Written by: Ella
Ever since I was little, hearing the magic words “Shall we put a film on?” has enveloped me in a warm, safe space. Even now at the age of 20, nothing is more soothing, comforting and thought provoking than film.
It's no surprise then that I chose to study film at university, something that put as much fear into me as it did joy. What if I stopped enjoying film when it was work? What if my bubble of safety through film was gone and turned into stressful memories of study? Fortunately, film is way too powerful for that and is still my ultimate escape.
That’s what the healing power of film is all about: escapism. You can find solace in characters that you would never come across in your daily life, because just sometimes a dragon or a 60's London gangster can totally get what you’re going through. The undeniable connection that film provides can be invaluable when you’re going through a hard time and as a self-confessed crybaby, having a connection with a person (all be it a fictional one) where there are no questions asked, no judgements and no explanations needed makes film so special.
But the healing power of film isn’t just about when life gets tough, oh no! Certain films will come into your life and change it forever: the way you think, the way you talk, the way you view the world. Finding a film that challenges or even just a film that’s simply fucking cool can have a huge impact on your well-being. For me personally, the film Withnail and I is that film, as soon as I saw it something clicked. I was in touch with a new sense of humour, a wonderful cynicism contrasted with the hope that things can only go up from here. Finding that special film opens up a world of emotion that you never knew existed and helps you get in touch with parts of yourself that you didn’t know were there.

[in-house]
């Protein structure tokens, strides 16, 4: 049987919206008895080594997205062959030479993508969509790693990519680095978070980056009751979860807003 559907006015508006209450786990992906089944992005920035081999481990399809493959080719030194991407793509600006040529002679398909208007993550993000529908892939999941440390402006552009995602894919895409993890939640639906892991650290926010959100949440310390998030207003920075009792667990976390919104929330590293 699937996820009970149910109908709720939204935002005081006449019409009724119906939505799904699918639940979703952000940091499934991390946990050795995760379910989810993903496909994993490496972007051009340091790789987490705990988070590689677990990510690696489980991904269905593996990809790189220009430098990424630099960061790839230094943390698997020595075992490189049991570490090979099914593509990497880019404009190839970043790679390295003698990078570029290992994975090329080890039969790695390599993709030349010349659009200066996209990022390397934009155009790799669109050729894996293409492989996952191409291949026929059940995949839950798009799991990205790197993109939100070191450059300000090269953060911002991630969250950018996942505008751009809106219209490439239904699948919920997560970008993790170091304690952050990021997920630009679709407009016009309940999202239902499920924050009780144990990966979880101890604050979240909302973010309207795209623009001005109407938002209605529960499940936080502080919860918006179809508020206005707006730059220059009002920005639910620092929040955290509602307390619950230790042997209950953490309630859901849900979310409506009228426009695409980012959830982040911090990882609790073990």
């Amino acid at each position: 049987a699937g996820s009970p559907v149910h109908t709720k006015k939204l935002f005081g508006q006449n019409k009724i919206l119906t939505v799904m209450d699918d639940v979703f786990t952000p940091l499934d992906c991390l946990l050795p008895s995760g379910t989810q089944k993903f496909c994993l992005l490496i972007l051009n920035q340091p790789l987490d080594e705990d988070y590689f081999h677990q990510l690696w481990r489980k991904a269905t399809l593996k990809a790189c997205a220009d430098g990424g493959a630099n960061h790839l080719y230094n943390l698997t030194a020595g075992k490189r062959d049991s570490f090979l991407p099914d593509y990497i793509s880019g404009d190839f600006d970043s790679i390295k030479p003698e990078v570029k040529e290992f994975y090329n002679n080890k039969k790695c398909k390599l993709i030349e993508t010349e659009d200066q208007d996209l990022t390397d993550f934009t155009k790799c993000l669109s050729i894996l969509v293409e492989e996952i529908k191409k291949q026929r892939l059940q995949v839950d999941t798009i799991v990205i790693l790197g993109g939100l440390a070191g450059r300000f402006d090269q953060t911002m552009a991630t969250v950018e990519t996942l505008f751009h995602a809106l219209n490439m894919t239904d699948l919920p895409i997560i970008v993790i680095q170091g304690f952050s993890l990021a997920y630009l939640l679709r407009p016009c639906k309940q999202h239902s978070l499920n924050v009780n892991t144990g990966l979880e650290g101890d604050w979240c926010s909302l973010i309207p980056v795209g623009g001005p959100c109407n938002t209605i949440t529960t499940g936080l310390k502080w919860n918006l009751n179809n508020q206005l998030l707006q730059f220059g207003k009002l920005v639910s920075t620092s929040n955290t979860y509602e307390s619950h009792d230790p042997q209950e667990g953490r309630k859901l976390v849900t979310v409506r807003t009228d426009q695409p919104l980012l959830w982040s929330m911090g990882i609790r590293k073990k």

Not only can watching films help you get to know yourself, it can be brilliant when trying to get to know others. By showing someone a film that means a lot to you, they get to learn a lot about your personality without you having to say a word. After watching, this person may have learnt what makes you laugh or cry, or it could have just provided a handy excuse to snuggle up under a blanket together!
Ella’s top 5 films that have improved my mental health!
1. Withnail and I- My all-time favourite film! With bitingly sharp humour, the two out-of-work actors, who are the heroes of our story, are in a desperate place. But the love/hate relationship that they have with each other proves that with the right help you can get through a tough time and that sometimes you have to put yourself first… plus it's one of the funniest films in the world and is guaranteed to put a smile on your face!
2. About Time- This film is just plain lovely; it's ultimately fluffy and sweet, perfect if you ever need a comfort film to switch off to. With a host of sweet, funny, flawed characters, About Time is ultimately about making choices and no matter what mood you’re in, putting this film on is never a bad one.
3. True Romance- Who doesn’t love a rom-com Tarantino style? I first watched this film when I was in a whole world of stress and watching it made something click. The disastrous characters and unconditional love between them made me feel less out of control, and most importantly, loved.
4. Amelie- This film is an introvert’s dream; nothing sums up the complex emotions that being an introvert can create quite like Amelie. To me, it serves as a reminder that although you might not want to be in the company of others all the time, the people you love will still be there waiting for you. Sweet, stunningly shot and beautifully told, Amelie serves as reminder that just because you’re an introvert you are not cold, broken or in any way alone.
5. Any of the Harry Potter series- Having grown up with Potter, this is an obvious one. Watching any of the series is like being enveloped in a warm, familiar hug. They tick all of the healing boxes, providing escapism in the fantasy world with all the wonderful magic (someone please take me to Hogwarts right now!) but still deal with complex issues such as loss, isolation and responsibility.